Roberta Bondar

Tuesday, September 22, 1992

About this Event

A joint meeting of The Empire Club of Canada and The Canadian Club of Toronto.
Some remarks about the upcoming national Science and Technology Week. Raising awareness of the essential role that science, technology, and engineering play in Canada's ability to compete internationally and in our quality of life. Corporate sponsors. Some personal anecdotes about what it feels like to be in outer space. Some stories about "Canadian things we did in flight." Flying over Canada from outer space. The slide presentation.

The Adventure of Space (A Slide Presentation)

Introduction: I am delighted to make a few introductory remarks about our guest of honour. Our speaker today is one who has stepped into the great realm of the future and has come back to tell Canadians all about it. As the first Canadian woman in space and only the second Canadian, Roberta Bondar has been in the vanguard of Canada's role of playing a legitimate part in this huge, ever-inquisitive human species to explore and examine the great unknown.

No one could be better qualified for this important role than Dr. Roberta Bondar. First she is highly educated. She holds a Masters in Science degree from the University of Western Ontario, a PhD in neurobiology from the University of Toronto and a degree in medicine from McMaster University.

Secondly Dr. Bondar is a keen sports enthusiast and an accomplished hiker, canoeist, cross-country skier, and balloonist, among other things. Lastly, and perhaps even more important for someone working in a stressful condition, Dr. Bondar is one of the most decent, approachable and unspoiled people that I have ever met.

Little wonder that of 2,400 applicants for the job of astronaut in 1983, she came up a winner. The Canadian and Empire Clubs are proud and happy to have this remarkable woman address us today because, above all else, she represents that trusting spirit combined with courage that we would hope is embedded deep in all Canadians.

Ladies and gentlemen, would you join me in welcoming our guest of honour and speaker today, Roberta Bondar.

Roberta Bondar

Thank you very much Isabel, and thank you very much to the Canadian Club and Empire Club for asking me to come here and address so many wonderful Canadians. What I'd like to do today is show you some lovely slides and talk a bit about my experiences. Before I do there's always a commercial. I wanted to tell everybody who's listening and who's watching today about a very important event occurring in Canada between October the 16th and the 25th-National Science and Technology Week, of which I happen to be a patron. It's the third annual one to raise the awareness of the essential role that science, technology, and engineering play in our nation's ability to compete internationally and in our quality of life.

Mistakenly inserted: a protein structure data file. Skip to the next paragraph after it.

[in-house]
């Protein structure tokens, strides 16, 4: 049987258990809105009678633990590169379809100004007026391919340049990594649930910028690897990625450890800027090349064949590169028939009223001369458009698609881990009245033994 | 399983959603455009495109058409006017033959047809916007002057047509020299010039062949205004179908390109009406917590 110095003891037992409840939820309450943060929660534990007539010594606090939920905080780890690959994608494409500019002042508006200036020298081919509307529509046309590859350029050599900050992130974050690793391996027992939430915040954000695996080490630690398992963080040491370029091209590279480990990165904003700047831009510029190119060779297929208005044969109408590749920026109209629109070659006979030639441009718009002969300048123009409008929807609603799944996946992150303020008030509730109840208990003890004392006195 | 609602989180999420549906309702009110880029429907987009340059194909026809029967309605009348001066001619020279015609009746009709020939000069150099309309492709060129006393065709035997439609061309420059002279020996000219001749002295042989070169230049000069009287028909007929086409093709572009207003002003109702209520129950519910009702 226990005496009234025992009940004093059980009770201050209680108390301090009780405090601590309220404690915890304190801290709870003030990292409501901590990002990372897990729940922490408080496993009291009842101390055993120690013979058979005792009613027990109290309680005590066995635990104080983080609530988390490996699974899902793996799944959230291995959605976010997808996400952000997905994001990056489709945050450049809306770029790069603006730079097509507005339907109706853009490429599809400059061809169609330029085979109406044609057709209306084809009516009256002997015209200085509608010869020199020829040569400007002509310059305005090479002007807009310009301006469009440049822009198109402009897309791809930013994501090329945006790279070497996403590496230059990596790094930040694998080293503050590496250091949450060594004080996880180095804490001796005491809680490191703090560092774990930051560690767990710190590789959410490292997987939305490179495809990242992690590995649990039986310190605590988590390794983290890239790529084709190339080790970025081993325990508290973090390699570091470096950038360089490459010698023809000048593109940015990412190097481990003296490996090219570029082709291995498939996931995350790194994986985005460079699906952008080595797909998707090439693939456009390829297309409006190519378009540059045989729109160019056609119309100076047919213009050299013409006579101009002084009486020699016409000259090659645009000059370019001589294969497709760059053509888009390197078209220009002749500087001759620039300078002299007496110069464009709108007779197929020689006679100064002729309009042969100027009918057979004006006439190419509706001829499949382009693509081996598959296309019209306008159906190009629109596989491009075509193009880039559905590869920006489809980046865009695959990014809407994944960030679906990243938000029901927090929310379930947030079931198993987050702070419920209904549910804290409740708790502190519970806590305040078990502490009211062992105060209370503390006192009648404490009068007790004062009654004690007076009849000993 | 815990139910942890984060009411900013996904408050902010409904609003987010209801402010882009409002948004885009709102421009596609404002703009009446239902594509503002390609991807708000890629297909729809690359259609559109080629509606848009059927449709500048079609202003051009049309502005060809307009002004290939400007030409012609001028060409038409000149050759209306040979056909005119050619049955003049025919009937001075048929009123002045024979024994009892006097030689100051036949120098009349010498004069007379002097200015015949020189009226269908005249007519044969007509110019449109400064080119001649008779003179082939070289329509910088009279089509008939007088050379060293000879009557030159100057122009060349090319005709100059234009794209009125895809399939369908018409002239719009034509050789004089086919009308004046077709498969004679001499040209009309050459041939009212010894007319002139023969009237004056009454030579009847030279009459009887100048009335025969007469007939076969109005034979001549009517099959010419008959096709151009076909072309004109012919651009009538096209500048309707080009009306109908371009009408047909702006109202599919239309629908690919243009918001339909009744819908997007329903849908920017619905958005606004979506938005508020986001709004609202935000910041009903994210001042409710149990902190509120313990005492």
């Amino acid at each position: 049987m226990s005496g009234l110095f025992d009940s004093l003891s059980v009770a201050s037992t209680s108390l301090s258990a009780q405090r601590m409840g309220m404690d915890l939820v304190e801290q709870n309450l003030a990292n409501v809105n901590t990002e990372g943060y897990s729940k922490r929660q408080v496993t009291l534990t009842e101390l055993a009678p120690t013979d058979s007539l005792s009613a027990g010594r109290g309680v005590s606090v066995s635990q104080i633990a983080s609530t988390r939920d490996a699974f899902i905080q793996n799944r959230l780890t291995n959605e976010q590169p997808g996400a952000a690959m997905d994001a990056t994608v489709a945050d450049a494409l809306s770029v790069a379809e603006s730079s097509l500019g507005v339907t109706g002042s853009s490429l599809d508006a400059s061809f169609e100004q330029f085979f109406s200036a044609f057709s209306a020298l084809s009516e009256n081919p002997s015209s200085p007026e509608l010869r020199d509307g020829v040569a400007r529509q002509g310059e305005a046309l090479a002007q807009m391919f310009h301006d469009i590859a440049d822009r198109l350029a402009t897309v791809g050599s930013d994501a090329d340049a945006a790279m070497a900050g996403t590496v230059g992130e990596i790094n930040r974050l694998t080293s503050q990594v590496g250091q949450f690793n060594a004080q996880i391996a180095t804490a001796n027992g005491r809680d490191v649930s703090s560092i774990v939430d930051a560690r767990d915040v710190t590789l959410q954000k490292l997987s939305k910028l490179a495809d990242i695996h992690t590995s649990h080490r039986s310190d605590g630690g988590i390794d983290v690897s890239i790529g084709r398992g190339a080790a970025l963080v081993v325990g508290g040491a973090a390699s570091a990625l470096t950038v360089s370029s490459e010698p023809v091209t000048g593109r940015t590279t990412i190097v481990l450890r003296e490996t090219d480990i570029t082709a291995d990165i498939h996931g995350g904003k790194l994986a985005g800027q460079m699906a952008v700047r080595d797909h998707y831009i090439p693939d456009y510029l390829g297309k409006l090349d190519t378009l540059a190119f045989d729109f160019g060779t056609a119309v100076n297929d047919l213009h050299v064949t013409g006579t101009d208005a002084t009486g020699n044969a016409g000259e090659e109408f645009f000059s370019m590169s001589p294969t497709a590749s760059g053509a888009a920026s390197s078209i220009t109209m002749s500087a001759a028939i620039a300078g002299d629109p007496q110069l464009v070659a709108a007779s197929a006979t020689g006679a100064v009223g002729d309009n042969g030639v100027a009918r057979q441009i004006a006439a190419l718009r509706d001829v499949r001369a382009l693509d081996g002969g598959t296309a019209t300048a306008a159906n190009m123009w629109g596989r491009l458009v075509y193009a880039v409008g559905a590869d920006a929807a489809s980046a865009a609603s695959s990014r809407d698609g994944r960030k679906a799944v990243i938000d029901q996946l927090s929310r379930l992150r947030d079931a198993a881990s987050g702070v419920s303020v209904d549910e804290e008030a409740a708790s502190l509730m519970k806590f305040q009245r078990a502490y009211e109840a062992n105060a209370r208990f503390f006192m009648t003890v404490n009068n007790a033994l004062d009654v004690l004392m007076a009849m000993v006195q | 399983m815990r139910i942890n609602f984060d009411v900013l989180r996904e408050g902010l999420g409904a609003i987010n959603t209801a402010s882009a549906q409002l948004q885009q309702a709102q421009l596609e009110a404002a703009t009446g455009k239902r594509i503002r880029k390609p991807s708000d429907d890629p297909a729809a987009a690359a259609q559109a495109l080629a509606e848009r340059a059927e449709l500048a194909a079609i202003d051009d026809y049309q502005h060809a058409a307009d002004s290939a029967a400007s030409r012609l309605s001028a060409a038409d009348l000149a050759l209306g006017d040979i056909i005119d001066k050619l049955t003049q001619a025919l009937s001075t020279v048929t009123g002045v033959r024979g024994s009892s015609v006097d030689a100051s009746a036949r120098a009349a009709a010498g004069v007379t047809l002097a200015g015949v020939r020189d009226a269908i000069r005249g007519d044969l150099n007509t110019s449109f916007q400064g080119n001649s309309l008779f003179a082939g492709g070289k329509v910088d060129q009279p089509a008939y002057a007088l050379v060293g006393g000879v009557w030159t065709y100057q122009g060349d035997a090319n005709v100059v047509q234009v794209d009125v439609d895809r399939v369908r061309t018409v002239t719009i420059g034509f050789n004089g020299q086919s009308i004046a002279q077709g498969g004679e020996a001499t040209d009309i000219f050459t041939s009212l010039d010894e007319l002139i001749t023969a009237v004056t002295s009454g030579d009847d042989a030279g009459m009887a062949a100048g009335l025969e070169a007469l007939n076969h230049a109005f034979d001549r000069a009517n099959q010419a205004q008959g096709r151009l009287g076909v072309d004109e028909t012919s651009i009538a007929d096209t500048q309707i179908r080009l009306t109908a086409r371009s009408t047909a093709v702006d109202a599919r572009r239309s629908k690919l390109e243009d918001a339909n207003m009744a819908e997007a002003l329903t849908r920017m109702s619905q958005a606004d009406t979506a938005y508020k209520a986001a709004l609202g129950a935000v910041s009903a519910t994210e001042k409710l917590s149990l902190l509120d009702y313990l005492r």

I also wanted to let people know that we can't do this alone in Canada. It's not just a government project, we're going to have to be very thankful to our corporate sponsors and this year we're very pleased to have two. They are Spar Aerospace and IBM Canada.

They have contributed both money and their technical support to the National Science and Technology Week and we would like to thank them for their support.

I hope there will be time at the end of my slides to have questions from the audience. I can answer one right now--the food is not as good as it was here today.

So with that, why don't we start up? This is the actual launch day in Florida. It was a crisp January morning and it was an eight-day mission, landing at Edwards Air Force Base in California January 30.

People ask me what it was like on the morning of the launch. Well this is the exact position we were in during the launch phase. We were on our backs, pointed up towards the sky and when the three main engines fired it was just like the moderate turbulence you get as a commercial airliner comes in to the airport.

But when you're on your back, you feel this massive steel structure start clanging on the pad; you realize there's a tremendous force beneath you. And very quickly the next thing you feel is the vibration from the solid rocket boosters. It's like someone taking you by the shoulder and shaking you. Everything is shaking. We have our helmets on but we still hear the noise and for two minutes and six seconds those solid rockets fire, before they burn out and tumble back into the Atlantic. During this time, of course, everyone has their fingers crossed because people know what happened to the Challenger. This is certainly a very difficult time for all of us. This is an experimental system and we have a lot of confidence in its operation but it is not to be taken for granted.